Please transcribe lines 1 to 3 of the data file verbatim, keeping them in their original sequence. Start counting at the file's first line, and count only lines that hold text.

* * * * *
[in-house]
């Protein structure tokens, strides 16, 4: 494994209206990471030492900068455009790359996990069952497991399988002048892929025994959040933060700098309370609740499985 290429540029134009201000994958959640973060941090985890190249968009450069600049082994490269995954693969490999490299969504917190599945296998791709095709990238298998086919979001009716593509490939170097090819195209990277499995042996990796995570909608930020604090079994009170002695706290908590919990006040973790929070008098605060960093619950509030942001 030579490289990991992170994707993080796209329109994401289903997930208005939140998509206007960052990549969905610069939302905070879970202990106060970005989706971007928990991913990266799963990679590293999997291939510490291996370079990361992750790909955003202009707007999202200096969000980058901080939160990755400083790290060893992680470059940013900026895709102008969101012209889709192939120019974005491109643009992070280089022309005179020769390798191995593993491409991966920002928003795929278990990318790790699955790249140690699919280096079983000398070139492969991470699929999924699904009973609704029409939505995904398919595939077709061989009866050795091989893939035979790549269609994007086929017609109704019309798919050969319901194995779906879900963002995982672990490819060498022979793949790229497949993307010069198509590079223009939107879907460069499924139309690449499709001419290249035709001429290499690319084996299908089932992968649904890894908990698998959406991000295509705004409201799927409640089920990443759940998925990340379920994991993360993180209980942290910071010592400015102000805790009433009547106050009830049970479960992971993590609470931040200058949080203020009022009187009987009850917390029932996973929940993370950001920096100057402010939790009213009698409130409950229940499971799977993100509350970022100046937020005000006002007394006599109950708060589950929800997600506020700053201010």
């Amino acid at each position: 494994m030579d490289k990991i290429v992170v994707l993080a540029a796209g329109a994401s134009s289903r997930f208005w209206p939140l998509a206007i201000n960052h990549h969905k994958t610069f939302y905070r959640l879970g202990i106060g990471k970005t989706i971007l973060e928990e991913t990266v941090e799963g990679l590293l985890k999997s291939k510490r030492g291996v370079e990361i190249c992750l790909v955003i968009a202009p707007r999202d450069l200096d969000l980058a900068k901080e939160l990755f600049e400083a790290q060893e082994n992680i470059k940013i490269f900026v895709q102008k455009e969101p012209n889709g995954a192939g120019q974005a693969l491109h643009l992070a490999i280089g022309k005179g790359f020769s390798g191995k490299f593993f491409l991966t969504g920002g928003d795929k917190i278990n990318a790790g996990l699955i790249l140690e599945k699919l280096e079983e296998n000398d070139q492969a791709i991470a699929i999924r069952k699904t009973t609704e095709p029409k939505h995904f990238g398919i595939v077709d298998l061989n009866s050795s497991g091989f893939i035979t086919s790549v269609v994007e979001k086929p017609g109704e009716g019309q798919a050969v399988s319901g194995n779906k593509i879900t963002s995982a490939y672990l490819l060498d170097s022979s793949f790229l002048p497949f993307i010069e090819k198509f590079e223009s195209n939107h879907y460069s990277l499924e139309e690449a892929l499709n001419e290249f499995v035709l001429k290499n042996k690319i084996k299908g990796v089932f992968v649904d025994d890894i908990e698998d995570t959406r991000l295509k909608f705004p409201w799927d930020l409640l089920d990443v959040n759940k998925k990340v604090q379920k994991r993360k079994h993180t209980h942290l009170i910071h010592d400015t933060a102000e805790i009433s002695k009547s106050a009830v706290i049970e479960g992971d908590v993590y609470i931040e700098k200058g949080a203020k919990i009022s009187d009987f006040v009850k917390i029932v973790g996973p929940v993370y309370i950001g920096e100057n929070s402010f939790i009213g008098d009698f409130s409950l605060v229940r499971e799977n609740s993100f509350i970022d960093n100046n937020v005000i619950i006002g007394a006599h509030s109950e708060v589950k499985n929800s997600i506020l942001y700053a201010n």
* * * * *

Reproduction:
[in-house]
């Protein structure tokens, strides 16, 4: 494994209206990471030492900068455009790359996990069952497991399988002048892929025994959040933060700098309370609740499985 290429540029134009201000994958959640973060941090985890190249968009450069600049082994490269995954693969490999490299969504917190599945296998791709095709990238298998086919979001009716593509490939170097090819195209990277499995042996990796995570909608930020604090079994009170002695706290908590919990006040973790929070008098605060960093619950509030942001 030579490289990991992170994707993080796209329109994401289903997930208005939140998509206007960052990549969905610069939302905070879970202990106060970005989706971007928990991913990266799963990679590293999997291939510490291996370079990361992750790909955003202009707007999202200096969000980058901080939160990755400083790290060893992680470059940013900026895709102008969101012209889709192939120019974005491109643009992070280089022309005179020769390798191995593993491409991966920002928003795929278990990318790790699955790249140690699919280096079983000398070139492969991470699929999924699904009973609704029409939505995904398919595939077709061989009866050795091989893939035979790549269609994007086929017609109704019309798919050969319901194995779906879900963002995982672990490819060498022979793949790229497949993307010069198509590079223009939107879907460069499924139309690449499709001419290249035709001429290499690319084996299908089932992968649904890894908990698998959406991000295509705004409201799927409640089920990443759940998925990340379920994991993360993180209980942290910071010592400015102000805790009433009547106050009830049970479960992971993590609470931040200058949080203020009022009187009987009850917390029932996973929940993370950001920096100057402010939790009213009698409130409950229940499971799977993100509350970022100046937020005000006002007394006599109950708060589950929800997600506020700053201010």
């Amino acid at each position: 494994m030579d490289k990991i290429v992170v994707l993080a540029a796209g329109a994401s134009s289903r997930f208005w209206p939140l998509a206007i201000n960052h990549h969905k994958t610069f939302y905070r959640l879970g202990i106060g990471k970005t989706i971007l973060e928990e991913t990266v941090e799963g990679l590293l985890k999997s291939k510490r030492g291996v370079e990361i190249c992750l790909v955003i968009a202009p707007r999202d450069l200096d969000l980058a900068k901080e939160l990755f600049e400083a790290q060893e082994n992680i470059k940013i490269f900026v895709q102008k455009e969101p012209n889709g995954a192939g120019q974005a693969l491109h643009l992070a490999i280089g022309k005179g790359f020769s390798g191995k490299f593993f491409l991966t969504g920002g928003d795929k917190i278990n990318a790790g996990l699955i790249l140690e599945k699919l280096e079983e296998n000398d070139q492969a791709i991470a699929i999924r069952k699904t009973t609704e095709p029409k939505h995904f990238g398919i595939v077709d298998l061989n009866s050795s497991g091989f893939i035979t086919s790549v269609v994007e979001k086929p017609g109704e009716g019309q798919a050969v399988s319901g194995n779906k593509i879900t963002s995982a490939y672990l490819l060498d170097s022979s793949f790229l002048p497949f993307i010069e090819k198509f590079e223009s195209n939107h879907y460069s990277l499924e139309e690449a892929l499709n001419e290249f499995v035709l001429k290499n042996k690319i084996k299908g990796v089932f992968v649904d025994d890894i908990e698998d995570t959406r991000l295509k909608f705004p409201w799927d930020l409640l089920d990443v959040n759940k998925k990340v604090q379920k994991r993360k079994h993180t209980h942290l009170i910071h010592d400015t933060a102000e805790i009433s002695k009547s106050a009830v706290i049970e479960g992971d908590v993590y609470i931040e700098k200058g949080a203020k919990i009022s009187d009987f006040v009850k917390i029932v973790g996973p929940v993370y309370i950001g920096e100057n929070s402010f939790i009213g008098d009698f409130s409950l605060v229940r499971e799977n609740s993100f509350i970022d960093n100046n937020v005000i619950i006002g007394a006599h509030s109950e708060v589950k499985n929800s997600i506020l942001y700053a201010n």